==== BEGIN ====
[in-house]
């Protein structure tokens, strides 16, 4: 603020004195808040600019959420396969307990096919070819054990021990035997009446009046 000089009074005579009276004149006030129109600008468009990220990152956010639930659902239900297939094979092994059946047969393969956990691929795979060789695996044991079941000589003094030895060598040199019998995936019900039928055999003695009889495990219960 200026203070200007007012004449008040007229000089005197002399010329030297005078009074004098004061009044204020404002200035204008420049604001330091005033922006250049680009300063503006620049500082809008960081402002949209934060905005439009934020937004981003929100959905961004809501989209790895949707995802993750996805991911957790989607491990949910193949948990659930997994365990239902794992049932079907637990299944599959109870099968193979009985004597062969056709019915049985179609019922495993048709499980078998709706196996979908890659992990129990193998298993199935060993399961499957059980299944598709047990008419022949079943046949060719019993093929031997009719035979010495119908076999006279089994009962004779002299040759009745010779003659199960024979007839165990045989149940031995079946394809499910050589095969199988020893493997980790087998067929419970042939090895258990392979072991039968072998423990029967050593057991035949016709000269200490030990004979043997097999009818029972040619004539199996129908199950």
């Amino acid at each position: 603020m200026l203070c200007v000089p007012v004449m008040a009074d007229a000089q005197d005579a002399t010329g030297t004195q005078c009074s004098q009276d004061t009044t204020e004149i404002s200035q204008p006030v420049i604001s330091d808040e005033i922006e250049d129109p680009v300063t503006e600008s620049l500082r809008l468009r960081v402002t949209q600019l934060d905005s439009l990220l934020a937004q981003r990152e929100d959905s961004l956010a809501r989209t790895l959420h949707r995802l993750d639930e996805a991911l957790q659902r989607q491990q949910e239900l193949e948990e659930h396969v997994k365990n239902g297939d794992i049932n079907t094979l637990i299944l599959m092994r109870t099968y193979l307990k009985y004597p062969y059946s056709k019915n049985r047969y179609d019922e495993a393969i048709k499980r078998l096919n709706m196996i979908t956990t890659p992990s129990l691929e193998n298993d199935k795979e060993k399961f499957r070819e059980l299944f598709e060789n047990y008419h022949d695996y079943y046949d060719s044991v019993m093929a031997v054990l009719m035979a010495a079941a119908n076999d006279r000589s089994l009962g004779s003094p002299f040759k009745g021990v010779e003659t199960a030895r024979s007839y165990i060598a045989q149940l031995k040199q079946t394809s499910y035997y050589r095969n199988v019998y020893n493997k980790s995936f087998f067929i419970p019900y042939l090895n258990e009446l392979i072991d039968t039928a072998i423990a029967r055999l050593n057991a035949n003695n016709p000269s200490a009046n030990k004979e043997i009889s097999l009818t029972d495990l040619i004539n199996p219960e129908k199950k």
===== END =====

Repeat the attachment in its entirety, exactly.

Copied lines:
[in-house]
């Protein structure tokens, strides 16, 4: 603020004195808040600019959420396969307990096919070819054990021990035997009446009046 000089009074005579009276004149006030129109600008468009990220990152956010639930659902239900297939094979092994059946047969393969956990691929795979060789695996044991079941000589003094030895060598040199019998995936019900039928055999003695009889495990219960 200026203070200007007012004449008040007229000089005197002399010329030297005078009074004098004061009044204020404002200035204008420049604001330091005033922006250049680009300063503006620049500082809008960081402002949209934060905005439009934020937004981003929100959905961004809501989209790895949707995802993750996805991911957790989607491990949910193949948990659930997994365990239902794992049932079907637990299944599959109870099968193979009985004597062969056709019915049985179609019922495993048709499980078998709706196996979908890659992990129990193998298993199935060993399961499957059980299944598709047990008419022949079943046949060719019993093929031997009719035979010495119908076999006279089994009962004779002299040759009745010779003659199960024979007839165990045989149940031995079946394809499910050589095969199988020893493997980790087998067929419970042939090895258990392979072991039968072998423990029967050593057991035949016709000269200490030990004979043997097999009818029972040619004539199996129908199950």
């Amino acid at each position: 603020m200026l203070c200007v000089p007012v004449m008040a009074d007229a000089q005197d005579a002399t010329g030297t004195q005078c009074s004098q009276d004061t009044t204020e004149i404002s200035q204008p006030v420049i604001s330091d808040e005033i922006e250049d129109p680009v300063t503006e600008s620049l500082r809008l468009r960081v402002t949209q600019l934060d905005s439009l990220l934020a937004q981003r990152e929100d959905s961004l956010a809501r989209t790895l959420h949707r995802l993750d639930e996805a991911l957790q659902r989607q491990q949910e239900l193949e948990e659930h396969v997994k365990n239902g297939d794992i049932n079907t094979l637990i299944l599959m092994r109870t099968y193979l307990k009985y004597p062969y059946s056709k019915n049985r047969y179609d019922e495993a393969i048709k499980r078998l096919n709706m196996i979908t956990t890659p992990s129990l691929e193998n298993d199935k795979e060993k399961f499957r070819e059980l299944f598709e060789n047990y008419h022949d695996y079943y046949d060719s044991v019993m093929a031997v054990l009719m035979a010495a079941a119908n076999d006279r000589s089994l009962g004779s003094p002299f040759k009745g021990v010779e003659t199960a030895r024979s007839y165990i060598a045989q149940l031995k040199q079946t394809s499910y035997y050589r095969n199988v019998y020893n493997k980790s995936f087998f067929i419970p019900y042939l090895n258990e009446l392979i072991d039968t039928a072998i423990a029967r055999l050593n057991a035949n003695n016709p000269s200490a009046n030990k004979e043997i009889s097999l009818t029972d495990l040619i004539n199996p219960e129908k199950k």